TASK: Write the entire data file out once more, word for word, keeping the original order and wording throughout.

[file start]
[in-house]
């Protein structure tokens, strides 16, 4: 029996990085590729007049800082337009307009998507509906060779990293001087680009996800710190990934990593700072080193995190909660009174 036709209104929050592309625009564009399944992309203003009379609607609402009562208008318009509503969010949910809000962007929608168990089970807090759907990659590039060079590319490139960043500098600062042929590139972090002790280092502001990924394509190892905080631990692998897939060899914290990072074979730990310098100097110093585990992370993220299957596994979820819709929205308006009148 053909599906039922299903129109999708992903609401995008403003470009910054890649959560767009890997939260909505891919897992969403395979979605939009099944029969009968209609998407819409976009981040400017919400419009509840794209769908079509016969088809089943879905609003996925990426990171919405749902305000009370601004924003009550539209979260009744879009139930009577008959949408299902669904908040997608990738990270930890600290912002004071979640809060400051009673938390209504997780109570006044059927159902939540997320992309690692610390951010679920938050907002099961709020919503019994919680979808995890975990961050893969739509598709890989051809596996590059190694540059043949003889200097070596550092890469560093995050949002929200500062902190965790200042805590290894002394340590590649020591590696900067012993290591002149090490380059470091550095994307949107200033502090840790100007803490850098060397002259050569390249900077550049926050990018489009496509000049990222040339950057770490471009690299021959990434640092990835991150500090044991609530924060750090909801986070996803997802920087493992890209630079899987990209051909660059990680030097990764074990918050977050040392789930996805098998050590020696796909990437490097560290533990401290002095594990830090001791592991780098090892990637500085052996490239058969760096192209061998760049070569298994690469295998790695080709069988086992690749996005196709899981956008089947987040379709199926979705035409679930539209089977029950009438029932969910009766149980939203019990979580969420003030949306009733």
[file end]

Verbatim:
[in-house]
């Protein structure tokens, strides 16, 4: 029996990085590729007049800082337009307009998507509906060779990293001087680009996800710190990934990593700072080193995190909660009174 036709209104929050592309625009564009399944992309203003009379609607609402009562208008318009509503969010949910809000962007929608168990089970807090759907990659590039060079590319490139960043500098600062042929590139972090002790280092502001990924394509190892905080631990692998897939060899914290990072074979730990310098100097110093585990992370993220299957596994979820819709929205308006009148 053909599906039922299903129109999708992903609401995008403003470009910054890649959560767009890997939260909505891919897992969403395979979605939009099944029969009968209609998407819409976009981040400017919400419009509840794209769908079509016969088809089943879905609003996925990426990171919405749902305000009370601004924003009550539209979260009744879009139930009577008959949408299902669904908040997608990738990270930890600290912002004071979640809060400051009673938390209504997780109570006044059927159902939540997320992309690692610390951010679920938050907002099961709020919503019994919680979808995890975990961050893969739509598709890989051809596996590059190694540059043949003889200097070596550092890469560093995050949002929200500062902190965790200042805590290894002394340590590649020591590696900067012993290591002149090490380059470091550095994307949107200033502090840790100007803490850098060397002259050569390249900077550049926050990018489009496509000049990222040339950057770490471009690299021959990434640092990835991150500090044991609530924060750090909801986070996803997802920087493992890209630079899987990209051909660059990680030097990764074990918050977050040392789930996805098998050590020696796909990437490097560290533990401290002095594990830090001791592991780098090892990637500085052996490239058969760096192209061998760049070569298994690469295998790695080709069988086992690749996005196709899981956008089947987040379709199926979705035409679930539209089977029950009438029932969910009766149980939203019990979580969420003030949306009733």